Want to keep learning?

This content is taken from the University of Reading & Historic Royal Palaces's online course, A History of Royal Food and Feasting. Join the course to learn more.

Skip to 0 minutes and 1 second [CLASSICAL MUSIC PLAYING]

Skip to 0 minutes and 8 seconds George and Charlotte were devoted parents to their large family, but their overprotective regime backfired when their eldest son went wild at 18 with his first taste of freedom. And this night, of self-indulgence wasn’t a one-off. Prince George took to drinking and womanising with a passion. George enjoyed a succession of mistresses. However, his one true love was Maria Fitzherbert. They married in secret. At first, George’s excesses disappeared, but within a few years, he soon returned to his old ways, breaking up with Maria by sending her a note. The Prince was then legally married to Princess Caroline of Brunswick, who he despised, spending his wedding night horribly drunk.

Skip to 0 minutes and 49 seconds By 1794, Prince George’s debts had grown to over 250,000 at the time when the average wage was around 10 pounds a year. The country was at war and the Prince became a figurehead for the repressive measures and the high taxes introduced by the government. When the Prince acted as regent during his father’s illness, his entourage endured a period of elegance and refinement. For others, this was a time of extreme hardship and food shortages, making the Prince’s behaviour even harder for the public to tolerate, who much preferred his estranged wife Caroline. Yes, we have a long list of uncomplimentary adjectives for George, Prince of Wales spoiled, gluttonous, selfish, opium addicted. He was even called an odious beast.

Skip to 1 minute and 32 seconds However, after years of his sickly father, people couldn’t wait to have a proper king on the throne. When George IV’s coronation was eventually planned, it was going to be a sumptuous affair. Parliament granted the new king over three times the cost of his father’s coronation and a lavish banquet for peers of the realm was thrown at Westminster Hall. Vast quantities of turtle soup, jellies, pastries, and cream were consumed using gilded cutlery. The poor of London were given dinners of roast beef and plum pudding and the evening finished with fireworks in Hyde Park. Despite this lavish coronation, King George IV remained the butt of public and private criticism.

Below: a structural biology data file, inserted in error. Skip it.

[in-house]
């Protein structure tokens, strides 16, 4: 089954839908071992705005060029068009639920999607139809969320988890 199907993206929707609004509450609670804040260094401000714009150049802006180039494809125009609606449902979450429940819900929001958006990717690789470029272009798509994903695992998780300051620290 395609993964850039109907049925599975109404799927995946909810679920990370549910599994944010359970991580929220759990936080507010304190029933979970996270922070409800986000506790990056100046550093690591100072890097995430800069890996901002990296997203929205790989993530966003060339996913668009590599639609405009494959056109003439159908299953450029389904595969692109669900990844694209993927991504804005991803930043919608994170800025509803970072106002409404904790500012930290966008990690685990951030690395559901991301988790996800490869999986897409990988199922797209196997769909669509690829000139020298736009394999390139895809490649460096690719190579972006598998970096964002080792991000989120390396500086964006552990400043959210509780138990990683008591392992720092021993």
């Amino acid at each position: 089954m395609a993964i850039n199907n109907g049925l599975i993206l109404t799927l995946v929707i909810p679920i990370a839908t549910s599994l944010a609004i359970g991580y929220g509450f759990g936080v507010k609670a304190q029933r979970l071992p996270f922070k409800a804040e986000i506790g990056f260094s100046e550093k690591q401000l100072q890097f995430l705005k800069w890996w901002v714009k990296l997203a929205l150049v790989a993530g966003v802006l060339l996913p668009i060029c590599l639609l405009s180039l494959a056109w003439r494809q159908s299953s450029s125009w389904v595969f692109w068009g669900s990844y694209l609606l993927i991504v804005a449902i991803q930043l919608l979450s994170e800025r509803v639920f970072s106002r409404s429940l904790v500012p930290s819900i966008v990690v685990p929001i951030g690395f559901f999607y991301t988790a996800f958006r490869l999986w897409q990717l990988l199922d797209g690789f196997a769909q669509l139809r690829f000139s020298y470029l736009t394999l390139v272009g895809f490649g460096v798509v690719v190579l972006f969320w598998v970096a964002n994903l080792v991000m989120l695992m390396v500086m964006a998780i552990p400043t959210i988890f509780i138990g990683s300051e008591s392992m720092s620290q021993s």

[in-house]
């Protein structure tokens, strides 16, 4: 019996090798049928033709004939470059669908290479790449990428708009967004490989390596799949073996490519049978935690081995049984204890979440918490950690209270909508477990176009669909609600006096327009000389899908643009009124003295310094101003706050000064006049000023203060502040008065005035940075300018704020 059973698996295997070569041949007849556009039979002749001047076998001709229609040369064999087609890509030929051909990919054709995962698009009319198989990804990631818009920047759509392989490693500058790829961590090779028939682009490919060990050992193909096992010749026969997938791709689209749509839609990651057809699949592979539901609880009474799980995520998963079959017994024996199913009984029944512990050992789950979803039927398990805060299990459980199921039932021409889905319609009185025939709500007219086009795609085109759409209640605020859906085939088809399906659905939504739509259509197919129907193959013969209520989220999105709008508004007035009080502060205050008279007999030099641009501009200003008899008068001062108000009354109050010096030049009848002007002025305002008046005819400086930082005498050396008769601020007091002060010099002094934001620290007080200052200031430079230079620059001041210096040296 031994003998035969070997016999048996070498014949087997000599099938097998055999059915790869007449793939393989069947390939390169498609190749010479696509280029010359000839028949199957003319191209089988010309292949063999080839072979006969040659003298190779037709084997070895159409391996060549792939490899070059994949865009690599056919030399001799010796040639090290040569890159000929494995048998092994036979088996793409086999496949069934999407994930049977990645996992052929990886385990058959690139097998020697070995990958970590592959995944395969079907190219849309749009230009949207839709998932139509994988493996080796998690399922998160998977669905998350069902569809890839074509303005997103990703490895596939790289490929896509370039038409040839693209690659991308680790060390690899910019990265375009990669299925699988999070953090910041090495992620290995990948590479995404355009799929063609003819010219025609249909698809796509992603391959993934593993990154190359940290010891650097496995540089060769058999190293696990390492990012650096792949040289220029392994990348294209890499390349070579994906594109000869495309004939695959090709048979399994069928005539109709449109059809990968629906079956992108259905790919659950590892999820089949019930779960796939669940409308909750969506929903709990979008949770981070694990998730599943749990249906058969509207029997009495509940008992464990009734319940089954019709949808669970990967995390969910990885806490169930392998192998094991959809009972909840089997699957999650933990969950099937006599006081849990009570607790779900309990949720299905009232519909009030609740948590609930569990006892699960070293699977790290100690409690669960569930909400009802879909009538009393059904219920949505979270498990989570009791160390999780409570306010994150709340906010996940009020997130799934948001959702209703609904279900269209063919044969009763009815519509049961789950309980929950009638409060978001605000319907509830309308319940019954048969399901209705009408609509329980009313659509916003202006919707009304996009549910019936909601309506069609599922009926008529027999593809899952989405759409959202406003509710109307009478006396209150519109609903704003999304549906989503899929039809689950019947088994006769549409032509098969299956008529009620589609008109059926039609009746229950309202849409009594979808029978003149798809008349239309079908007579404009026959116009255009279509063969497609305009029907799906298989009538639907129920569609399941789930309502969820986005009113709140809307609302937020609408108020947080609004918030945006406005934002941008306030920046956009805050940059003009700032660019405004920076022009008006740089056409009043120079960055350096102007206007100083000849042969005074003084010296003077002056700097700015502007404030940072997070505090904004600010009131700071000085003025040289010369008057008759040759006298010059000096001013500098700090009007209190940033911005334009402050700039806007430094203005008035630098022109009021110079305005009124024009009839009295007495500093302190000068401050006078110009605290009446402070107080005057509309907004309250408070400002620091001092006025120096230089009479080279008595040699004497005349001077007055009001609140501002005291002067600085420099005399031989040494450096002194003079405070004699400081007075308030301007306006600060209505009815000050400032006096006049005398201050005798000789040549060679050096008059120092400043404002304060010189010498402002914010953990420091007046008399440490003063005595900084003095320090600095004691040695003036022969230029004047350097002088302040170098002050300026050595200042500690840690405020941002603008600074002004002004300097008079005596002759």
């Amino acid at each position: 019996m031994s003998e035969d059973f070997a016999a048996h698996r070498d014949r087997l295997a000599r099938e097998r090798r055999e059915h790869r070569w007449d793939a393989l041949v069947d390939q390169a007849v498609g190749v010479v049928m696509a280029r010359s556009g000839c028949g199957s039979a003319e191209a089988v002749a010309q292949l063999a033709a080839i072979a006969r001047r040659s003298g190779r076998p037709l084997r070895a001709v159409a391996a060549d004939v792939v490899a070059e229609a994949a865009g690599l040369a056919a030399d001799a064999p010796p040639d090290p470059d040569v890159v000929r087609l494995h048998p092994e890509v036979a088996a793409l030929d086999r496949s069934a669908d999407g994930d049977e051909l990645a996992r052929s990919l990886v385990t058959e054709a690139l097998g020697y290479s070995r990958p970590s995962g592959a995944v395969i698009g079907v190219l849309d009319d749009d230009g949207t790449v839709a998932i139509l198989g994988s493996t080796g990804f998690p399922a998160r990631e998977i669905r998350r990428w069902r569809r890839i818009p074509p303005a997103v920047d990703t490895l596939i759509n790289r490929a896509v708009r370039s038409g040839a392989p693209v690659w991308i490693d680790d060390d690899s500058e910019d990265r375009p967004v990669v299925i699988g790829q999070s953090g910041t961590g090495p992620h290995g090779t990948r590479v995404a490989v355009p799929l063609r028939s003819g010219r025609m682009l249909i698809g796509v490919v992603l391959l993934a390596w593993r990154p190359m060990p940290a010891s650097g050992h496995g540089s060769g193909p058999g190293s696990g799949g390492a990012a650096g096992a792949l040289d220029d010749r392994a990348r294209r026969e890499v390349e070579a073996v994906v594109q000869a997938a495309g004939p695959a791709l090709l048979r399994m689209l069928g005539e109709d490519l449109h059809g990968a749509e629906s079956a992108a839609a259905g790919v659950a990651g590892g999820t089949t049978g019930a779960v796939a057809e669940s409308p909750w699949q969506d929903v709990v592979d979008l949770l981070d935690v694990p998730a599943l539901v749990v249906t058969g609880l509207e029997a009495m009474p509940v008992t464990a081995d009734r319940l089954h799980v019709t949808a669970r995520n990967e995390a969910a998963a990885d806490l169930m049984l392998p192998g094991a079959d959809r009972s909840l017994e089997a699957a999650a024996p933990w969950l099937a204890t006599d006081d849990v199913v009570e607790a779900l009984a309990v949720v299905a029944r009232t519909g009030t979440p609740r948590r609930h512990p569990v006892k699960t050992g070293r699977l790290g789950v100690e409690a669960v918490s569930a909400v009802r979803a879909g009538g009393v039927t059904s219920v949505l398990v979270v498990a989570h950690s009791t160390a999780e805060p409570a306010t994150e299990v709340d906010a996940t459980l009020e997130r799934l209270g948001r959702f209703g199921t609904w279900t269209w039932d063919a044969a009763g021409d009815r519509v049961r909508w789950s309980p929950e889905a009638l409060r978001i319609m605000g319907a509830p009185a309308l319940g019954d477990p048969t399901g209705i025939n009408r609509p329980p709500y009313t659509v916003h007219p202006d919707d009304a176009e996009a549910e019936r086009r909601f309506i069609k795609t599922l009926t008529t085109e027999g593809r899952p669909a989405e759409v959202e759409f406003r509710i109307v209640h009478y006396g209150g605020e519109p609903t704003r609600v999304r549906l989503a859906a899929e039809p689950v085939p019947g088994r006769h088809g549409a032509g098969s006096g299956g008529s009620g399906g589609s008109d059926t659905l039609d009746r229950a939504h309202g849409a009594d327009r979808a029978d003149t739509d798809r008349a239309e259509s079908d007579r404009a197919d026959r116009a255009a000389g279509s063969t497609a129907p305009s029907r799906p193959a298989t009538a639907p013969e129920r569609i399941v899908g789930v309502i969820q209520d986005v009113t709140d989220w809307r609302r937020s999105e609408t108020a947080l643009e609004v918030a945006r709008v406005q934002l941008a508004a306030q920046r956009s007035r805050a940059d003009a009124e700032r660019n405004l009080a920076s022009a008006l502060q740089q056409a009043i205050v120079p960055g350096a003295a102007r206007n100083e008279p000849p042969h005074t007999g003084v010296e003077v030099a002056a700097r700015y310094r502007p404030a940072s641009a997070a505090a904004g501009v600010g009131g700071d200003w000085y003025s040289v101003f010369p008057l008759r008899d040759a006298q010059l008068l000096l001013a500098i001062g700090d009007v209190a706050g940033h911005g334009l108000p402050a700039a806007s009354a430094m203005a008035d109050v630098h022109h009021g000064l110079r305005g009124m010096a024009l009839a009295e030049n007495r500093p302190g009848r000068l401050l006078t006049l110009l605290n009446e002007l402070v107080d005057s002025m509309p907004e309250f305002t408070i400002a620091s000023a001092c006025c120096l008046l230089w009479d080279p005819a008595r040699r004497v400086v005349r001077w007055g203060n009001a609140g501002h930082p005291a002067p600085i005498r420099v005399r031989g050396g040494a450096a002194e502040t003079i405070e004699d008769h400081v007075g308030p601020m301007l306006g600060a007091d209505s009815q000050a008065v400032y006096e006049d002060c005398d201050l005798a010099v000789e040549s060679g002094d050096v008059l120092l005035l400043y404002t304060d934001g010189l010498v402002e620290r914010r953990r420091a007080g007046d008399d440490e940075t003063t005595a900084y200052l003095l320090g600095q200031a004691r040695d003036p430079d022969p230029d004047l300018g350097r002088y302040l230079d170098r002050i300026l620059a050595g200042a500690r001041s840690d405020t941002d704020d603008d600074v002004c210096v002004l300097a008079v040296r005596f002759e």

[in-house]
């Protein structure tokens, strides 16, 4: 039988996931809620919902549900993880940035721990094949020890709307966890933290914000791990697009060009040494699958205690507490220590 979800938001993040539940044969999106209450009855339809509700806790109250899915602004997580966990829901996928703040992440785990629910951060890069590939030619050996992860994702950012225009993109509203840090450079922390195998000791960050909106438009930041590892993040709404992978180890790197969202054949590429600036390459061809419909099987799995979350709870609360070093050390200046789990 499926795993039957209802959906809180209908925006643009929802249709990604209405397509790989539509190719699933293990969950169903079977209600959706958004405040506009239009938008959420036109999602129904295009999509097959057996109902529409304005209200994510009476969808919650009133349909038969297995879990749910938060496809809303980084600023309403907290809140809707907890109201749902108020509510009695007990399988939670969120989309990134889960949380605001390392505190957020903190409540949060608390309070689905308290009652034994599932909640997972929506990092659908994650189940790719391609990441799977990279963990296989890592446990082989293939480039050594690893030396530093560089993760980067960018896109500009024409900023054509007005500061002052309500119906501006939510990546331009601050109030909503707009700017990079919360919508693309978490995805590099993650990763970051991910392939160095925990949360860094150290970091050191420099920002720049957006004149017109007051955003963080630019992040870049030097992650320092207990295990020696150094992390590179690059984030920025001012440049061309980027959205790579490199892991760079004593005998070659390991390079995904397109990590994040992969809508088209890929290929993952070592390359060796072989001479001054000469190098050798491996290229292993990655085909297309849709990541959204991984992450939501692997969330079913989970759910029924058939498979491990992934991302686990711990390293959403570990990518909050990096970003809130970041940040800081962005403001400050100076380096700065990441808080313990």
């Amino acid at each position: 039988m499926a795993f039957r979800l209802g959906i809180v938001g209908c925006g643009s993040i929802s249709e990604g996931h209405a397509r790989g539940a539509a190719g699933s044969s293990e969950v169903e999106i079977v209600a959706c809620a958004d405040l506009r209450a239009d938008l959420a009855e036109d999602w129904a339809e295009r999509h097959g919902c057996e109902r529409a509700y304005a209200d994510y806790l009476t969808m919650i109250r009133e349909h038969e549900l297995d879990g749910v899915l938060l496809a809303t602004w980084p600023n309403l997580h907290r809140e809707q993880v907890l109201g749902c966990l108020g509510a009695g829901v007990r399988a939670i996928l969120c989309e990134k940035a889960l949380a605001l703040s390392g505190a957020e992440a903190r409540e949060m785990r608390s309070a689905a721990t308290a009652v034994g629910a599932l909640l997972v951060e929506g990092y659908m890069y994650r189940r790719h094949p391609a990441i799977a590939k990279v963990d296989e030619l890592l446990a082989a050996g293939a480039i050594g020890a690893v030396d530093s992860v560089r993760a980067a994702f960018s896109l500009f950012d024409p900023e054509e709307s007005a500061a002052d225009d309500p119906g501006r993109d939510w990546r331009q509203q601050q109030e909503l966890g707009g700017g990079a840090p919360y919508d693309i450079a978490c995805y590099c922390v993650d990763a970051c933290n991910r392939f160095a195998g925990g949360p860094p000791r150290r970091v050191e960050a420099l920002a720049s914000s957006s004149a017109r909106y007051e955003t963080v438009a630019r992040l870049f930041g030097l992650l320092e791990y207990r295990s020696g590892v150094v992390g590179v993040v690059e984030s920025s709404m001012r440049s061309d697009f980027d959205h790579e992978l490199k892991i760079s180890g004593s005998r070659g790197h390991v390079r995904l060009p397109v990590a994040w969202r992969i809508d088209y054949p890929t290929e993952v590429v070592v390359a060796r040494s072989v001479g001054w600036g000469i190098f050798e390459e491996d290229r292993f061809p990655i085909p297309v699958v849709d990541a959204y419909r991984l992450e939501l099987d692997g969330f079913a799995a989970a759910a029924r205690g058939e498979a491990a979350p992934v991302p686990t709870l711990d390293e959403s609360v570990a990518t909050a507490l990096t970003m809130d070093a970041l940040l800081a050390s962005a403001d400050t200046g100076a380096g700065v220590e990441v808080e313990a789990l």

Skip to 2 minutes and 12 seconds Shortly after his death, the Times proclaimed there never was an individual less regretted by his fellow creatures. But we have him to thank for Brighton Pavilion and much of the decoration and art collections of Windsor Castle and Buckingham Palace. He was also instrumental in the founding of the National Gallery. In 1817, the sudden death after child birth of the king’s only daughter, Princess Charlotte of Wales, prompted a desperate race among George’s younger brothers to produce an heir. Eventually, a young Princess Victoria was to bring the extravagant Georgian era to an end, and this was the era in which scientific and technological advances would enable this new social class to own their own ovens and bake at home.

Skip to 2 minutes and 56 seconds In Victoria’s reign, the idea of the domestic British table was born, the sort of food that would build an empire.

Next week

George III died in 1820. What happened next?

Join Kate in this animated, whistle-stop tour through history, illustrating the events that led to the succession of Queen Victoria, who reigned until 1901.

We hope you enjoyed Week 4 and look forward to meeting you again next week at our final destination; Kensington Palace, for Victoria’s 17th birthday celebrations. We’ll look more closely at how Victoria came to succeed her uncle, William IV.

This animation was created by Louise Jin Yin Lee, Ross Warrington and Benedict Cross, students from the University of Reading’s Typography and Graphic Communication department.

Further reading

For those of you keen to continue your studies on King George III and his food, we’ve compiled a list of suggested further reading material, provided by previous Learners in a PDF at the bottom of this Step.

Share this video:

This video is from the free online course:

A History of Royal Food and Feasting

University of Reading